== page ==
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List of Spinal Nerves

by
author image Charis Grey
For 15 years, Charis Grey's award-winning work has appeared in film, television, newspapers, magazines and on the Internet. She has worked as a story editor on the CBS drama "Flashpoint" and her work appears bimonthly in "The Driver Magazine." She has a Bachelor of Science in biology and a doctorate in chiropractic medicine from Palmer College.
List of Spinal Nerves
Spinal nerves exit from the vertebral column through openings called intervertebral foramen. Photo Credit Wirbelsäule - Computertomographie image by Daniel Schmid from <a href='http://www.fotolia.com'>Fotolia.com</a>

Overview

In order to categorize the spinal nerves, anatomists divide the vertebral column into four distinct areas, referred to as the cervical, thoracic, lumbar and sacral regions of the spine. Thirty-one pairs of nerves emerge from the spinal cord. Nerves that exit through openings between the vertebrae are called spinal nerves, while nerves that emerge through openings in the skull are known as cranial nerves.

Cervical Spinal Nerves

The cervical spine is named after the Latin word for neck, which is cervix. The cervical spine extends from the skull to the shoulders. This area of the spine is composed of seven bones called vertebrae. These bones are numbered from top to bottom and are referred to as C1 through C7.

The vertebrae are stacked on top of each other, separated by cartilaginous discs known as intervertebral discs. Openings between the vertebrae, called intervertebral foramina, allow the cervical nerves to emerge from the spinal cord and find their destination in the body.

There are eight cervical nerves. The cervical nerve roots emerge just above their corresponding vertebral segment. In other words, the C1 nerve exits the spine through a foramen above the C1 vertebrae. The C8 nerve emerges below the last cervical vertebra, C7, and above the first thoracic vertebra, T1.

Cervical nerves supply motor impulses to the arms, neck and upper torso, and conduct sensory impulses from these areas back to the brain.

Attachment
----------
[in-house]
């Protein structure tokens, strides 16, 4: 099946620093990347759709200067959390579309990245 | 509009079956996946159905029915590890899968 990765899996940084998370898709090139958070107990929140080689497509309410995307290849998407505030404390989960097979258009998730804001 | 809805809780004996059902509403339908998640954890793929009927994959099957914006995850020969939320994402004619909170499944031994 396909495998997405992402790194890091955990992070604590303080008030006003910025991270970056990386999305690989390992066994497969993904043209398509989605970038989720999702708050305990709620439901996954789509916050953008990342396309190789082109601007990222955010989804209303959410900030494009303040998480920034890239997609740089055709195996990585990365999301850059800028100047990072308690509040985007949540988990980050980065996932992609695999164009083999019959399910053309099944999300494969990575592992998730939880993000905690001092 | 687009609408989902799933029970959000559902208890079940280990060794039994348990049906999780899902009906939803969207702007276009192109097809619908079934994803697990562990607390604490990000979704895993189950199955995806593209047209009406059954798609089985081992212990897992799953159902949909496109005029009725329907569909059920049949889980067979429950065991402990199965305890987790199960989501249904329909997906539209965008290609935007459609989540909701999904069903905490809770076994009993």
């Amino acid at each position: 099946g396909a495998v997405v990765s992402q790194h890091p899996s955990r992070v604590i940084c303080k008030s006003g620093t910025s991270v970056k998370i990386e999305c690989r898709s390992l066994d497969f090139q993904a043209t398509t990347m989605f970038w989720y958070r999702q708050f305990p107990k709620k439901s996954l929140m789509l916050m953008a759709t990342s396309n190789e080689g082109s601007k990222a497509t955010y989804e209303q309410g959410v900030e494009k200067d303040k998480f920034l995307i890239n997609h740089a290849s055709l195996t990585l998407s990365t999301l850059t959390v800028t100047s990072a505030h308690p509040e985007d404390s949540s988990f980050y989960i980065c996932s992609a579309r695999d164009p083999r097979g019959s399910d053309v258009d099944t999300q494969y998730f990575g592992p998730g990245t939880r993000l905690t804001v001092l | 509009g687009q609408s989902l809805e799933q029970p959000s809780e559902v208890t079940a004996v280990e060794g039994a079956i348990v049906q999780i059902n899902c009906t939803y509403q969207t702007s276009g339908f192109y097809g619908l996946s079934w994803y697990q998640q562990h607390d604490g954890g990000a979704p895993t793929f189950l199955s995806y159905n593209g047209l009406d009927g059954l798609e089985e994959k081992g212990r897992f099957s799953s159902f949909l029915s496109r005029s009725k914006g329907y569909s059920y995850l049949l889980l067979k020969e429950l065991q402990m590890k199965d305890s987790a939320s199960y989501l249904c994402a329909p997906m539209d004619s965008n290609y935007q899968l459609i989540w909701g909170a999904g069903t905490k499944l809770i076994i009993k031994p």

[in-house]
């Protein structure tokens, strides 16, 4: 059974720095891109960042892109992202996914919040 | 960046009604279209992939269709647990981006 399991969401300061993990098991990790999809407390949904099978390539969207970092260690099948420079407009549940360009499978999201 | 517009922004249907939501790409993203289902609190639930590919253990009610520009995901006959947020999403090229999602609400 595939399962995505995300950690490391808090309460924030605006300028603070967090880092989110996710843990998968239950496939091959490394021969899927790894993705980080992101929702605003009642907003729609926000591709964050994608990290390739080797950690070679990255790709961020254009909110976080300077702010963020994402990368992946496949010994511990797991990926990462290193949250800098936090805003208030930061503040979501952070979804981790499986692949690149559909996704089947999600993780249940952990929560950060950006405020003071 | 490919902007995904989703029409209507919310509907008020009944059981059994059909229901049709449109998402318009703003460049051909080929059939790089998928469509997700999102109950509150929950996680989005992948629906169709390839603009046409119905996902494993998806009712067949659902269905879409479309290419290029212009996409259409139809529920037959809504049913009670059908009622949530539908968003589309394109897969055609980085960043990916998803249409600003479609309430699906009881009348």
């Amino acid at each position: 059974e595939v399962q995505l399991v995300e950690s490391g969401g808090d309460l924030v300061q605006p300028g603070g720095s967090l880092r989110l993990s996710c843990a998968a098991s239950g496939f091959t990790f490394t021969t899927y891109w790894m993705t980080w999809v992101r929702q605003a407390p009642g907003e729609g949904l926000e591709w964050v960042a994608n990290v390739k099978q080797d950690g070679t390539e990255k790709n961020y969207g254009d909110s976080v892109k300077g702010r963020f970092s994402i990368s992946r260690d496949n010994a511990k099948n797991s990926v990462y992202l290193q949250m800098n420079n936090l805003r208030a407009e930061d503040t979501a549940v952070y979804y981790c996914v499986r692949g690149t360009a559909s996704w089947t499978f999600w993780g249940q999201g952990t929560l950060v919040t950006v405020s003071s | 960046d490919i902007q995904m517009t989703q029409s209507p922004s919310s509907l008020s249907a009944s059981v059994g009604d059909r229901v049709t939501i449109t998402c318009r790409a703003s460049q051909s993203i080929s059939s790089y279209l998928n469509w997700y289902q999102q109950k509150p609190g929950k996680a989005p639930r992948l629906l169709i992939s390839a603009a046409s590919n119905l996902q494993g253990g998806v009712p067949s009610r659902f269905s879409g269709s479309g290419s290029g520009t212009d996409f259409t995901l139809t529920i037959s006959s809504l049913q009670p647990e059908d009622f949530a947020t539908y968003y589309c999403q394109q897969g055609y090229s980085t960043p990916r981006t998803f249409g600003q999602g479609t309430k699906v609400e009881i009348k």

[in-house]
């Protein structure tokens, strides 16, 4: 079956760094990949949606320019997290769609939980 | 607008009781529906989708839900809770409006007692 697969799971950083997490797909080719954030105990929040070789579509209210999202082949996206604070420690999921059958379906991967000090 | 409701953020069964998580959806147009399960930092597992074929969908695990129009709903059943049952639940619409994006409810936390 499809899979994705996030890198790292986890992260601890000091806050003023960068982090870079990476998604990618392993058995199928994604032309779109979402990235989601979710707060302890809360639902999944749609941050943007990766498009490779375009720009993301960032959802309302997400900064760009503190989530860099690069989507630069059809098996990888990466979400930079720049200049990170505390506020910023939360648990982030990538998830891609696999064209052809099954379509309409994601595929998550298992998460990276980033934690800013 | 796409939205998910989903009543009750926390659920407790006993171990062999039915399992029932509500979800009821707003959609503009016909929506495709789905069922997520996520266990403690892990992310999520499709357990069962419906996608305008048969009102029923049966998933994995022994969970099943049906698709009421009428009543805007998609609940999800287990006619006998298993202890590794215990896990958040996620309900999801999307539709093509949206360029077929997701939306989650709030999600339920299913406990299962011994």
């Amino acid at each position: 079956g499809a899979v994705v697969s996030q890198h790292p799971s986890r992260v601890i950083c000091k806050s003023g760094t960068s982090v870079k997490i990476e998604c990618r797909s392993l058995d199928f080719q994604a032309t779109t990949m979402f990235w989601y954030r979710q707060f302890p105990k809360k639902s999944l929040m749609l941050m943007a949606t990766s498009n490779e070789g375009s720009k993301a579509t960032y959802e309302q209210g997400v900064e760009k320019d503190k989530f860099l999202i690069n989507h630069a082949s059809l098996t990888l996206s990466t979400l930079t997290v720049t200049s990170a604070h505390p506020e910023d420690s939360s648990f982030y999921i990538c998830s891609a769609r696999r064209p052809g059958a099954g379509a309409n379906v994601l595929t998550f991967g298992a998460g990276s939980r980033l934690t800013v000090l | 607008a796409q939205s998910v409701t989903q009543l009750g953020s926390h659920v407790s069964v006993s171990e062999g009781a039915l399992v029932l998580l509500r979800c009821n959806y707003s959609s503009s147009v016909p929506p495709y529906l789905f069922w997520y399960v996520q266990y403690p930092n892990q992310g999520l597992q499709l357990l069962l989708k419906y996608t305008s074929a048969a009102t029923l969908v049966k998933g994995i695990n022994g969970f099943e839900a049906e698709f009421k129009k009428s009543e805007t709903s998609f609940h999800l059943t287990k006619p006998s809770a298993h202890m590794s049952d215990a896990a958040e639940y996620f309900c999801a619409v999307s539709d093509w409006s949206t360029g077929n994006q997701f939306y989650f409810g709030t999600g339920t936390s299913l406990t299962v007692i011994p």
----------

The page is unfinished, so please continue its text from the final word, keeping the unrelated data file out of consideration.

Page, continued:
Thoracic Spinal Nerves

The thoracic spine lies just below the cervical spine, and is the region that supports the trunk and ribcage of the body. There are 12 thoracic vertebrae, according to Cedars-Sinai, and 12 thoracic nerves. In contrast to cervical nerves, thoracic nerves exit the spinal column through foramen just below their corresponding thoracic vertebrae. The first thoracic nerve, T1, exits between the T1 and T2 vertebrae. The last thoracic nerve, T12, exits the spinal cord through the openings between the T12 vertebra and the first lumbar vertebrae, L1.

The thoracic nerves supply nerve impulses to the chest, upper back and abdomen.

Lumbar Spinal Nerves

The lumbar spine supports the lower back and is composed of five vertebrae. Five corresponding lumbar nerves emerge from the lumbar region of the spinal cord, which ends in the level of the first and second lumbar vertebrae. Spinal nerves below that level descend from the spinal cord within the vertebral column to find their respective exits to reach the peripheral nervous system. This region of the spinal nerves is known as the “cauda equina” due to its resemblance to a horse’s tail.

Lumbar nerves supply nerve impulses to the legs and internal organs involved in excretory and sexual functions.

Sacral Spinal Nerves

The sacrum is a solid, triangular-shaped bone that lies at the end of the spinal column. It is made up of vertebrae that have fused. At its tip lies the coccyx, another section of fused vertebrae commonly known as the tail bone. A total of five nerves emerge from holes in the sacrum. Though there is only one sacral segment of the spinal column, S1, there are five sacral nerves, S1 through S5.

These nerves supply impulses to the legs and lower abdominal organs.

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